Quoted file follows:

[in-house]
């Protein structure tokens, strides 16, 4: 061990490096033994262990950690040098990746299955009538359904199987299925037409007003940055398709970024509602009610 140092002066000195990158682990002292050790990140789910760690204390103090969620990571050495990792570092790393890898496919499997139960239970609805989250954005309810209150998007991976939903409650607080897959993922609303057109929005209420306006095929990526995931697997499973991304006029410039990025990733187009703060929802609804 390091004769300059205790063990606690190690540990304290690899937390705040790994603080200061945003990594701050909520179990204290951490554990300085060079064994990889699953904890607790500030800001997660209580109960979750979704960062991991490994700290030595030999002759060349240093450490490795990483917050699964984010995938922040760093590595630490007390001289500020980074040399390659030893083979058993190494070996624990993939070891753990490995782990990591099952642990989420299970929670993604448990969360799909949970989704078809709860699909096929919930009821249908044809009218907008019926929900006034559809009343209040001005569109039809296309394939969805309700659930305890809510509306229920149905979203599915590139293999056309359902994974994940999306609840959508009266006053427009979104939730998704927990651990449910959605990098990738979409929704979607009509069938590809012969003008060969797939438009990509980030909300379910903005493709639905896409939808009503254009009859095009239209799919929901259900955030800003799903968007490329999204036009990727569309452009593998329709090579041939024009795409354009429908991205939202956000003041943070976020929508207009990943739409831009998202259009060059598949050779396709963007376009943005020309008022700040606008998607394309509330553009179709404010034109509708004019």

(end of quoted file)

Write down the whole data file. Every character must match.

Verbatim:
[in-house]
């Protein structure tokens, strides 16, 4: 061990490096033994262990950690040098990746299955009538359904199987299925037409007003940055398709970024509602009610 140092002066000195990158682990002292050790990140789910760690204390103090969620990571050495990792570092790393890898496919499997139960239970609805989250954005309810209150998007991976939903409650607080897959993922609303057109929005209420306006095929990526995931697997499973991304006029410039990025990733187009703060929802609804 390091004769300059205790063990606690190690540990304290690899937390705040790994603080200061945003990594701050909520179990204290951490554990300085060079064994990889699953904890607790500030800001997660209580109960979750979704960062991991490994700290030595030999002759060349240093450490490795990483917050699964984010995938922040760093590595630490007390001289500020980074040399390659030893083979058993190494070996624990993939070891753990490995782990990591099952642990989420299970929670993604448990969360799909949970989704078809709860699909096929919930009821249908044809009218907008019926929900006034559809009343209040001005569109039809296309394939969805309700659930305890809510509306229920149905979203599915590139293999056309359902994974994940999306609840959508009266006053427009979104939730998704927990651990449910959605990098990738979409929704979607009509069938590809012969003008060969797939438009990509980030909300379910903005493709639905896409939808009503254009009859095009239209799919929901259900955030800003799903968007490329999204036009990727569309452009593998329709090579041939024009795409354009429908991205939202956000003041943070976020929508207009990943739409831009998202259009060059598949050779396709963007376009943005020309008022700040606008998607394309509330553009179709404010034109509708004019």